Double bar-top brakes for this Europcar rider on a Colnago Prestige cyclo-cross bike.
Lotto-Belisol's mechanics added small strips of super-sticky Lizard Skins handlebar tape to Jens Debusschere's levers to help the Belgian stay in control over the bumpy cobbles.
Other Lotto-Belisol riders preferred to have grip tape added to their levers for the same reason.
The eagle-eyed among you will have noticed that lever is part of Campagnolo's new flagship mechanical groupset, Super Record RS. The new group, unveiled last month, uses an alloy front derailleur cage and revised chainring profiles said to improve shifting performance. Fresh graphics, which include the Italian tricolore to represent Campagnolo’s Italian heritage, help distinguish RS from the regular Super Record groupset.
Not all teams were on top-of-the-range gear for a race as hard on equipment as Paris-Roubaix, however. Astana are also sponsored by Campagnolo and were using mid-range Chorus transmission components with Record brakes.
Most riders ask for double handlebar tape to help take the sting out of the cobbles. Here's Team Sky mechanic Thomas Kousgaard adding a second layer to Luke Rowe's Pinarello Dogma K.
But if you needed anymore evidence of Fabian Cancellara's status as a Classics hardman its in the Swiss rider's preference for a single layer of tape.
We spotted a large number of riders on Shimano-sponsored teams using the Japanese firm's handlebar-mounted satellite shifters. Most had the buttons, which provide quick gear changes when attacking the cobbles, facing backwards, but Team Sky's Bernhard Eisel preferred to access the shifters from the front of the bar.
The satellite shifters' two buttons move the rear mech up and down the cassette. Arnaud Demare prefers to have individual buttons on either side of the stem so FDJ.fr's mechanics stripped two satellite shifters down to a single button each to create this bespoke solution.
Lampre-Merida used Merida's updated Ride SL. The revised frame uses skinny seatstays, flattened chainstays and a narrow seatpost to help cushion the ride out back, while each fork leg has an elastomer insert.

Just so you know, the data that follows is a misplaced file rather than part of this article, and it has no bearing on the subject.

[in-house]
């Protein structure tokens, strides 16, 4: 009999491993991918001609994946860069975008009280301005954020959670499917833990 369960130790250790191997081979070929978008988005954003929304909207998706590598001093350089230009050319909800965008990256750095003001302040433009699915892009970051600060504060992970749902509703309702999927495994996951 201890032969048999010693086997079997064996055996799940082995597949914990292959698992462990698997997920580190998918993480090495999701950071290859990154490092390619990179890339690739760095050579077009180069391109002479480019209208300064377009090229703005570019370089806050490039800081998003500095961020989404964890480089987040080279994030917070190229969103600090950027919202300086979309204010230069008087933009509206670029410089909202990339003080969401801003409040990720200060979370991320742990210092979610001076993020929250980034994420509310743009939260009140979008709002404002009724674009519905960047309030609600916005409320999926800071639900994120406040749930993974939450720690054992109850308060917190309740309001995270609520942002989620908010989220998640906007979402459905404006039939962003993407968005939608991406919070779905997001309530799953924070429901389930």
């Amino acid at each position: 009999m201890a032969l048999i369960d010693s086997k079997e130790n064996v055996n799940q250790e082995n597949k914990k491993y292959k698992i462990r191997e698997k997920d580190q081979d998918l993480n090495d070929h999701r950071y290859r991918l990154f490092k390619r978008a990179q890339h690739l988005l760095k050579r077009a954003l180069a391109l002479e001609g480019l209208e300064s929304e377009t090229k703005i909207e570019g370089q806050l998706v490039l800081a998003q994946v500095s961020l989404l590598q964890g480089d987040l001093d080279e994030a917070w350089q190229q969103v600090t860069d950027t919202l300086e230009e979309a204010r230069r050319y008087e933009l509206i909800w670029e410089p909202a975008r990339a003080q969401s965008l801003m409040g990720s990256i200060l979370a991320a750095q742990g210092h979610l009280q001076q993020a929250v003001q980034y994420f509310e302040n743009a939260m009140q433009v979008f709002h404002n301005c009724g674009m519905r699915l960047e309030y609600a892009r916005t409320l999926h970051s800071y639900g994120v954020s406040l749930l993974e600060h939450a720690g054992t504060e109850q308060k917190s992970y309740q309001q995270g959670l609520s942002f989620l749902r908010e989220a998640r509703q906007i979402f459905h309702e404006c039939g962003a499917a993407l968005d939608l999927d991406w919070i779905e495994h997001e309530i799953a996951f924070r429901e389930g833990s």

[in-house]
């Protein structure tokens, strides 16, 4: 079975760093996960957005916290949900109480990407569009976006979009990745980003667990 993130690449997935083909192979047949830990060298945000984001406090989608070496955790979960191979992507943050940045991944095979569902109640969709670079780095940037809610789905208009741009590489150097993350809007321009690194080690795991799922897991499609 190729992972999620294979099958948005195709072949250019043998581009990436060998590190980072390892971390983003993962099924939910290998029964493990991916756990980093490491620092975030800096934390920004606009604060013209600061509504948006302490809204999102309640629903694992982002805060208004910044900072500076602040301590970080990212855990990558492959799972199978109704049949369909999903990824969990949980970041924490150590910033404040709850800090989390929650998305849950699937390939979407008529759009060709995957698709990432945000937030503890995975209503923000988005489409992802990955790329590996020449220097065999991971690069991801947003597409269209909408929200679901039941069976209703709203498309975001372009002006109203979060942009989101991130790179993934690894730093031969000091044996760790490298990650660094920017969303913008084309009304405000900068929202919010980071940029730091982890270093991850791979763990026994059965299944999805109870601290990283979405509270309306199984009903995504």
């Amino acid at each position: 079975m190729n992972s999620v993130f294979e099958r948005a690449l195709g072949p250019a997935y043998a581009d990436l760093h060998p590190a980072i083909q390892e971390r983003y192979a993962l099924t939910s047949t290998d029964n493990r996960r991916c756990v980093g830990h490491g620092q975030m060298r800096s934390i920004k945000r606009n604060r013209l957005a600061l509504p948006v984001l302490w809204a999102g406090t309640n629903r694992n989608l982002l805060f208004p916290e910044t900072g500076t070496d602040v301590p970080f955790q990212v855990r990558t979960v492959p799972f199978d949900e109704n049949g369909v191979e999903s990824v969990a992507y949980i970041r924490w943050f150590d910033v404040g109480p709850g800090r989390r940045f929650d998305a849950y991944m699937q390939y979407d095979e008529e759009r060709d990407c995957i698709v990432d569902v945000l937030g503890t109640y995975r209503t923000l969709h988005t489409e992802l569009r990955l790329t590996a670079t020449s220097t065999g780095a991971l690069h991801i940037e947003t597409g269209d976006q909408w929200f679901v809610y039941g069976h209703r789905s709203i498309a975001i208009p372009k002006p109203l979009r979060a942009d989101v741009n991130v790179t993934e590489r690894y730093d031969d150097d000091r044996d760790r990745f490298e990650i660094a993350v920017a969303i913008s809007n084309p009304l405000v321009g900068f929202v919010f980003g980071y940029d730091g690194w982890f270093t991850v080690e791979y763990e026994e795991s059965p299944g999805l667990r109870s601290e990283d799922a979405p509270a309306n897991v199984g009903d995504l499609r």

The Cervelo R3 has pedigree at Paris-Roubaix, having been ridden to victory on three occasions (by Fabian Cancellara, Stuart O’Grady and Johan Vansummeren) since its introduction in 2006. The Garmin-Sharp team rode the 'Mud' version, which has additional tyre clearance, in this year's edition of the race, with Sebastian Langeveld piloting this machine to eighth.
We're used to seeing lengthy stems on bikes in the pro peloton so Langeveld's 110mm stem is decidedly, well, normal.
David Millar averages things out, however, with this frankly outrageous 150mm stem.
Reliability trumps weight at Paris-Roubaix so most teams swap their regular carbon fibre cages for metal cages to provide a better grip on bottles when bouncing over the cobbles. These stainless steel Arundel cages belong to Langeveld.
Elite Ciussi cages are popular throughout the peloton at the Classics. They have a rubber tap on the inside for added security.
Paris-Roubaix is virtually pan-flat so almost every bike we saw had the regular 39-tooth inner chainring swapped for something larger. Most riders went for 44 or 46-teeth, but Fabian Cancellara opted for a slightly smaller chainring with 42-teeth.
Team Sky duo Geraint Thomas and Bradley Wiggins, seventh and ninth respectively, both used a Fizik Arione saddle with additional padding to help soften the blows served up by more than 50km of pavé.
The Dogma K is Pinarello's Classics bike but the differences between it and the Dogma 65.1 are more subtle than most 'comfort' bikes. The geometry has been tweaked a little to relax the handling, while the Dogma 65.1's wavy rear-end has been replaced by these thinner, sweeping seatstays to soften the ride.